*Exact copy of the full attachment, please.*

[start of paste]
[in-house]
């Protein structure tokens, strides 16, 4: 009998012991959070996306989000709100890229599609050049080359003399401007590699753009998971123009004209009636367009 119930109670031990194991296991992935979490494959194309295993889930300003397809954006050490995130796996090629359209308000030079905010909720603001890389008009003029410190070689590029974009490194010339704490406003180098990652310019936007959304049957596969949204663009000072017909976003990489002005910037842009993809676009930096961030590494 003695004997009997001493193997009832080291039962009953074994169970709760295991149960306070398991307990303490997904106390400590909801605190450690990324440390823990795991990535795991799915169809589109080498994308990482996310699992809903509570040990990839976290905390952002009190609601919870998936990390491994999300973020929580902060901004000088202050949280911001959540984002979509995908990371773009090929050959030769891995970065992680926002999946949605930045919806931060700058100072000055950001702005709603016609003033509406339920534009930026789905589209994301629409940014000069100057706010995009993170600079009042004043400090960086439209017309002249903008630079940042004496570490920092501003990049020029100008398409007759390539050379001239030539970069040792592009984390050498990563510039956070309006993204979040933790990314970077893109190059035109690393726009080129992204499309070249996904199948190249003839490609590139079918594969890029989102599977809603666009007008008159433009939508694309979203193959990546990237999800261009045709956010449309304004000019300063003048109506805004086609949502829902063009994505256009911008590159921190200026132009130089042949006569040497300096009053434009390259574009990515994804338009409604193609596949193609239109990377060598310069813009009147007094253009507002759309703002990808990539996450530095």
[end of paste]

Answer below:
[in-house]
């Protein structure tokens, strides 16, 4: 009998012991959070996306989000709100890229599609050049080359003399401007590699753009998971123009004209009636367009 119930109670031990194991296991992935979490494959194309295993889930300003397809954006050490995130796996090629359209308000030079905010909720603001890389008009003029410190070689590029974009490194010339704490406003180098990652310019936007959304049957596969949204663009000072017909976003990489002005910037842009993809676009930096961030590494 003695004997009997001493193997009832080291039962009953074994169970709760295991149960306070398991307990303490997904106390400590909801605190450690990324440390823990795991990535795991799915169809589109080498994308990482996310699992809903509570040990990839976290905390952002009190609601919870998936990390491994999300973020929580902060901004000088202050949280911001959540984002979509995908990371773009090929050959030769891995970065992680926002999946949605930045919806931060700058100072000055950001702005709603016609003033509406339920534009930026789905589209994301629409940014000069100057706010995009993170600079009042004043400090960086439209017309002249903008630079940042004496570490920092501003990049020029100008398409007759390539050379001239030539970069040792592009984390050498990563510039956070309006993204979040933790990314970077893109190059035109690393726009080129992204499309070249996904199948190249003839490609590139079918594969890029989102599977809603666009007008008159433009939508694309979203193959990546990237999800261009045709956010449309304004000019300063003048109506805004086609949502829902063009994505256009911008590159921190200026132009130089042949006569040497300096009053434009390259574009990515994804338009409604193609596949193609239109990377060598310069813009009147007094253009507002759309703002990808990539996450530095």